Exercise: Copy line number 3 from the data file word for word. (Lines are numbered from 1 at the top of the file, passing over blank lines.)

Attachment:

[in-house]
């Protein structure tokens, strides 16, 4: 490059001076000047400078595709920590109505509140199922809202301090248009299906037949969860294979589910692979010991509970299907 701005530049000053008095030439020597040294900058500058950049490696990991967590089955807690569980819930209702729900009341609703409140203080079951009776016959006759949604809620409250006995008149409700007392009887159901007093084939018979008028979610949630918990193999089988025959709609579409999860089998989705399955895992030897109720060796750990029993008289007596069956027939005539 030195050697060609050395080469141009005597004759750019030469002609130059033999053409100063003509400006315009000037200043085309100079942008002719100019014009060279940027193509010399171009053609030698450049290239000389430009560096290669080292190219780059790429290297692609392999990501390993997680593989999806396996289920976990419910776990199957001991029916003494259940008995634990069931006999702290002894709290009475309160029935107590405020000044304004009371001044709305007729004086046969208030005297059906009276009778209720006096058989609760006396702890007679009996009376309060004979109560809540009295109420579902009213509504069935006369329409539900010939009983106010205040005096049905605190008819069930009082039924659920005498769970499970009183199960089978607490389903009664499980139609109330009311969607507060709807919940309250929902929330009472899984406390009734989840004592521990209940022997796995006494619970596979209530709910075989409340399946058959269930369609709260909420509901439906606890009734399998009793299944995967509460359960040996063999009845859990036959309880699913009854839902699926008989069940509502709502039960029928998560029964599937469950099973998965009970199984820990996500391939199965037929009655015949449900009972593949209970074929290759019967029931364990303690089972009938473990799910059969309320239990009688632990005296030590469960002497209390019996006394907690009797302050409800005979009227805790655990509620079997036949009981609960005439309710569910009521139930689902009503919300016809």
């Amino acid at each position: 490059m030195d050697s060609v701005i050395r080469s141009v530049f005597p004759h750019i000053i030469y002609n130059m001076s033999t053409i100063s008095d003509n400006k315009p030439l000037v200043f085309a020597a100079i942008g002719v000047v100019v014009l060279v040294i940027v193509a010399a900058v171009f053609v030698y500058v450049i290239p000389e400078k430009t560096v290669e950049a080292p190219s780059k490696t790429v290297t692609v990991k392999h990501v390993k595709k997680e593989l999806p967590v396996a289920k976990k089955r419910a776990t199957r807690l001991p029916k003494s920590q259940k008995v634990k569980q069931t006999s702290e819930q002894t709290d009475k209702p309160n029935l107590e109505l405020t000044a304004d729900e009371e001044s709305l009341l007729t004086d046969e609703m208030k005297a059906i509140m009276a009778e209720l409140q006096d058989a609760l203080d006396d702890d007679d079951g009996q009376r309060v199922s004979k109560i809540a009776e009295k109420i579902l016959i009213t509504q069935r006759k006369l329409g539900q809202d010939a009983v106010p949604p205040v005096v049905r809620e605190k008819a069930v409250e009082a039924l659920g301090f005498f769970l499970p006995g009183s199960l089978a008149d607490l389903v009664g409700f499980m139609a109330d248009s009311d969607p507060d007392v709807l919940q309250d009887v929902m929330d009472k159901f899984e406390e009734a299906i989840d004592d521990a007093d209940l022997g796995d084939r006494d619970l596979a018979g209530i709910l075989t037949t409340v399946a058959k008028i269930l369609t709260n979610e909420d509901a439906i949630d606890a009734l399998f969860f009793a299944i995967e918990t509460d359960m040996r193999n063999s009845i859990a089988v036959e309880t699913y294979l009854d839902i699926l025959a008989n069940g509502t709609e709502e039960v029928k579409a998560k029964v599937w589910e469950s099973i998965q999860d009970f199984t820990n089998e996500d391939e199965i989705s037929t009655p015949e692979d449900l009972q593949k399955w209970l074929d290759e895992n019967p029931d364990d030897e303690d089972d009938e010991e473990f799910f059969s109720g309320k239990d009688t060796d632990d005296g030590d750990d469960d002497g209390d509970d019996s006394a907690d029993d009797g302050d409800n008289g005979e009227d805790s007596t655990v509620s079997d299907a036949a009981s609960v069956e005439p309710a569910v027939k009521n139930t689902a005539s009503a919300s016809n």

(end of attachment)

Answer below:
């Amino acid at each position: 490059m030195d050697s060609v701005i050395r080469s141009v530049f005597p004759h750019i000053i030469y002609n130059m001076s033999t053409i100063s008095d003509n400006k315009p030439l000037v200043f085309a020597a100079i942008g002719v000047v100019v014009l060279v040294i940027v193509a010399a900058v171009f053609v030698y500058v450049i290239p000389e400078k430009t560096v290669e950049a080292p190219s780059k490696t790429v290297t692609v990991k392999h990501v390993k595709k997680e593989l999806p967590v396996a289920k976990k089955r419910a776990t199957r807690l001991p029916k003494s920590q259940k008995v634990k569980q069931t006999s702290e819930q002894t709290d009475k209702p309160n029935l107590e109505l405020t000044a304004d729900e009371e001044s709305l009341l007729t004086d046969e609703m208030k005297a059906i509140m009276a009778e209720l409140q006096d058989a609760l203080d006396d702890d007679d079951g009996q009376r309060v199922s004979k109560i809540a009776e009295k109420i579902l016959i009213t509504q069935r006759k006369l329409g539900q809202d010939a009983v106010p949604p205040v005096v049905r809620e605190k008819a069930v409250e009082a039924l659920g301090f005498f769970l499970p006995g009183s199960l089978a008149d607490l389903v009664g409700f499980m139609a109330d248009s009311d969607p507060d007392v709807l919940q309250d009887v929902m929330d009472k159901f899984e406390e009734a299906i989840d004592d521990a007093d209940l022997g796995d084939r006494d619970l596979a018979g209530i709910l075989t037949t409340v399946a058959k008028i269930l369609t709260n979610e909420d509901a439906i949630d606890a009734l399998f969860f009793a299944i995967e918990t509460d359960m040996r193999n063999s009845i859990a089988v036959e309880t699913y294979l009854d839902i699926l025959a008989n069940g509502t709609e709502e039960v029928k579409a998560k029964v599937w589910e469950s099973i998965q999860d009970f199984t820990n089998e996500d391939e199965i989705s037929t009655p015949e692979d449900l009972q593949k399955w209970l074929d290759e895992n019967p029931d364990d030897e303690d089972d009938e010991e473990f799910f059969s109720g309320k239990d009688t060796d632990d005296g030590d750990d469960d002497g209390d509970d019996s006394a907690d029993d009797g302050d409800n008289g005979e009227d805790s007596t655990v509620s079997d299907a036949a009981s609960v069956e005439p309710a569910v027939k009521n139930t689902a005539s009503a919300s016809n």